When I first announced to people years ago that I was going to be a priest, many people were very supportive.  Their encouragement and prayers eventually brought me to the altar as a priest.

Occasionally, there were a few who thought I was a little crazy.  (I will concede that there is some truth to their judgment.  To know me is to affirm that insight.)
 
Yet there is one comment that haunts me to this day.  It was from two people whom I thought I knew pretty well.  I was really taken back by what they said:  “You don’t want to do that.  It’s such a lonely life.  You don’t want to be a priest.”

Such a lonely life?  After all these years, were they right?

I think there are moments in all of our lives when we feel somewhat alone.  I think it’s inevitable.  From past experience even married couples I know have told me that they can be in the same house, same room, even the same bed, and still feel very much alone at times.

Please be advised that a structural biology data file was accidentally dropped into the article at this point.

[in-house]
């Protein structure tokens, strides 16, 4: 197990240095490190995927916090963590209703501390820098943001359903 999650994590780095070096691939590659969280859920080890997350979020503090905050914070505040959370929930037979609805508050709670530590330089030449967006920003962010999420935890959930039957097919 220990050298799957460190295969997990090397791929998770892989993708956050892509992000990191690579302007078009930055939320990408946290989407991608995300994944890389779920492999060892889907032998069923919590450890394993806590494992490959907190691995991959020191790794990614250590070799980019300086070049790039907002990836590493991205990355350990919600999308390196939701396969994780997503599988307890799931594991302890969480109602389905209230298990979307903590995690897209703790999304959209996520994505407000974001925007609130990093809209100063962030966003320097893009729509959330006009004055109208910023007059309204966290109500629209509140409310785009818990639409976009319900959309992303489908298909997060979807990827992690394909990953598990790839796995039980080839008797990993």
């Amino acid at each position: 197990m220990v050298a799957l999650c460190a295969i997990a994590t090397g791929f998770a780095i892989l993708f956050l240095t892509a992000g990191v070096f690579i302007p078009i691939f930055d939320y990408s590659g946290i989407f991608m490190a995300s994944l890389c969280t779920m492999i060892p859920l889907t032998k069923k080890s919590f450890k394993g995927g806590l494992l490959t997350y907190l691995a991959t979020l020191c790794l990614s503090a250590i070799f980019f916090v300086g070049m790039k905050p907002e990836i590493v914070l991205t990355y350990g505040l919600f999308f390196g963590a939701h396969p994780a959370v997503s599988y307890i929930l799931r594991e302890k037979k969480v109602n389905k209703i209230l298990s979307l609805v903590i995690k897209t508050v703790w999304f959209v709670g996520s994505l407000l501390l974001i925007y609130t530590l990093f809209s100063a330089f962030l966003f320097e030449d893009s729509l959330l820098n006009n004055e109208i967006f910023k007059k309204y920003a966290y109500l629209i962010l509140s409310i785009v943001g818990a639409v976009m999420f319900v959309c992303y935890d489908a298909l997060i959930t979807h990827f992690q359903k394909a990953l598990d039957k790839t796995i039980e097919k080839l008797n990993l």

Didn’t even Jesus experience a feeling of being alone as his apostles slept when He asked them to pray with Him in the Garden of Gethsemane? (Mt. 26: 36-46, Mk. 14: 32-42, or Lk. 22: 39-46) What about Jesus’ cry from the cross: “My God, my God why have you forsaken me?” (Mk. 15: 34b)  These words (apparently quoted from Psalm 22:2) seem to reflect utter isolation and abandonment.  Talk about being alone!

What about me?  Although I sometimes feel alone, I can’t really say that my life is lonely.

My life, most days, is surrounded by people.  There are those I see at Mass every day, the children at school and in religious education, and those in parish organizations, committees, and ministries.

My day is also blessed by an awareness of the presence of God mysteriously working in and through my life.  This has been a gift from my youngest days.